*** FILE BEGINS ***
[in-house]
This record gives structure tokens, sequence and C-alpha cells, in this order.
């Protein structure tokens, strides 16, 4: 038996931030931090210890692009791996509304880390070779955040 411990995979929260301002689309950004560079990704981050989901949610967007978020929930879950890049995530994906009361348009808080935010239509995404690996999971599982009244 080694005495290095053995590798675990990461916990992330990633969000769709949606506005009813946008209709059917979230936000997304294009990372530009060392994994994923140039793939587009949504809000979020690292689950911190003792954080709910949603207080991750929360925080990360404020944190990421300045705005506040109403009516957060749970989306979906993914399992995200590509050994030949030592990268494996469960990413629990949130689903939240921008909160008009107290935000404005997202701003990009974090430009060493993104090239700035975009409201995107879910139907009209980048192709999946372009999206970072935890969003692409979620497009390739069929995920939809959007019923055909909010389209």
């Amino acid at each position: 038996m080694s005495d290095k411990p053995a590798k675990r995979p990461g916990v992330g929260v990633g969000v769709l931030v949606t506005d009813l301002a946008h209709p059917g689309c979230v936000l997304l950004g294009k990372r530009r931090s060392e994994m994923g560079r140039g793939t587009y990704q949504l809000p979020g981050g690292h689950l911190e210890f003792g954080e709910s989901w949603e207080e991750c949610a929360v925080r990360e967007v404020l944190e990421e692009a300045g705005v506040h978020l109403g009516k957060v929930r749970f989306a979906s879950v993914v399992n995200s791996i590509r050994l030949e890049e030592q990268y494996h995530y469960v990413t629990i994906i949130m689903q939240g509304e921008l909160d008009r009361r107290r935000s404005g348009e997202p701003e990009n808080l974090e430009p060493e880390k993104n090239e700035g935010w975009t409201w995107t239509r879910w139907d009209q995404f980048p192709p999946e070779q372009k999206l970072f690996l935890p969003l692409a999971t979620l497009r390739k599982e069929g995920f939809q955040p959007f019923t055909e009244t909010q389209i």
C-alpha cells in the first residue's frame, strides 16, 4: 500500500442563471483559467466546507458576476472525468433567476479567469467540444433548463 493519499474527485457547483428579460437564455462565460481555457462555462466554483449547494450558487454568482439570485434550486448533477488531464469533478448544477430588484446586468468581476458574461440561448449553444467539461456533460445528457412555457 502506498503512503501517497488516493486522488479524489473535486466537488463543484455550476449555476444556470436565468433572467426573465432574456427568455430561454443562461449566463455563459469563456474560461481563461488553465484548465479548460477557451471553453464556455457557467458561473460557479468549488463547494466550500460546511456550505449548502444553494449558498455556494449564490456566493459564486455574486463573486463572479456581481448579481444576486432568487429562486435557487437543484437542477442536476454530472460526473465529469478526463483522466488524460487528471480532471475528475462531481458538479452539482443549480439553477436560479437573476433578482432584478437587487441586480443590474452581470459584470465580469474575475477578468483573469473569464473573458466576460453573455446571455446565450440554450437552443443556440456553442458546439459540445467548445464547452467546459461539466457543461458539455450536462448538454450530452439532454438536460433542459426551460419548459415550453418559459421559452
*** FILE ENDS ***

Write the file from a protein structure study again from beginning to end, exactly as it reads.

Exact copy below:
[in-house]
This record gives structure tokens, sequence and C-alpha cells, in this order.
């Protein structure tokens, strides 16, 4: 038996931030931090210890692009791996509304880390070779955040 411990995979929260301002689309950004560079990704981050989901949610967007978020929930879950890049995530994906009361348009808080935010239509995404690996999971599982009244 080694005495290095053995590798675990990461916990992330990633969000769709949606506005009813946008209709059917979230936000997304294009990372530009060392994994994923140039793939587009949504809000979020690292689950911190003792954080709910949603207080991750929360925080990360404020944190990421300045705005506040109403009516957060749970989306979906993914399992995200590509050994030949030592990268494996469960990413629990949130689903939240921008909160008009107290935000404005997202701003990009974090430009060493993104090239700035975009409201995107879910139907009209980048192709999946372009999206970072935890969003692409979620497009390739069929995920939809959007019923055909909010389209």
């Amino acid at each position: 038996m080694s005495d290095k411990p053995a590798k675990r995979p990461g916990v992330g929260v990633g969000v769709l931030v949606t506005d009813l301002a946008h209709p059917g689309c979230v936000l997304l950004g294009k990372r530009r931090s060392e994994m994923g560079r140039g793939t587009y990704q949504l809000p979020g981050g690292h689950l911190e210890f003792g954080e709910s989901w949603e207080e991750c949610a929360v925080r990360e967007v404020l944190e990421e692009a300045g705005v506040h978020l109403g009516k957060v929930r749970f989306a979906s879950v993914v399992n995200s791996i590509r050994l030949e890049e030592q990268y494996h995530y469960v990413t629990i994906i949130m689903q939240g509304e921008l909160d008009r009361r107290r935000s404005g348009e997202p701003e990009n808080l974090e430009p060493e880390k993104n090239e700035g935010w975009t409201w995107t239509r879910w139907d009209q995404f980048p192709p999946e070779q372009k999206l970072f690996l935890p969003l692409a999971t979620l497009r390739k599982e069929g995920f939809q955040p959007f019923t055909e009244t909010q389209i």
C-alpha cells in the first residue's frame, strides 16, 4: 500500500442563471483559467466546507458576476472525468433567476479567469467540444433548463 493519499474527485457547483428579460437564455462565460481555457462555462466554483449547494450558487454568482439570485434550486448533477488531464469533478448544477430588484446586468468581476458574461440561448449553444467539461456533460445528457412555457 502506498503512503501517497488516493486522488479524489473535486466537488463543484455550476449555476444556470436565468433572467426573465432574456427568455430561454443562461449566463455563459469563456474560461481563461488553465484548465479548460477557451471553453464556455457557467458561473460557479468549488463547494466550500460546511456550505449548502444553494449558498455556494449564490456566493459564486455574486463573486463572479456581481448579481444576486432568487429562486435557487437543484437542477442536476454530472460526473465529469478526463483522466488524460487528471480532471475528475462531481458538479452539482443549480439553477436560479437573476433578482432584478437587487441586480443590474452581470459584470465580469474575475477578468483573469473569464473573458466576460453573455446571455446565450440554450437552443443556440456553442458546439459540445467548445464547452467546459461539466457543461458539455450536462448538454450530452439532454438536460433542459426551460419548459415550453418559459421559452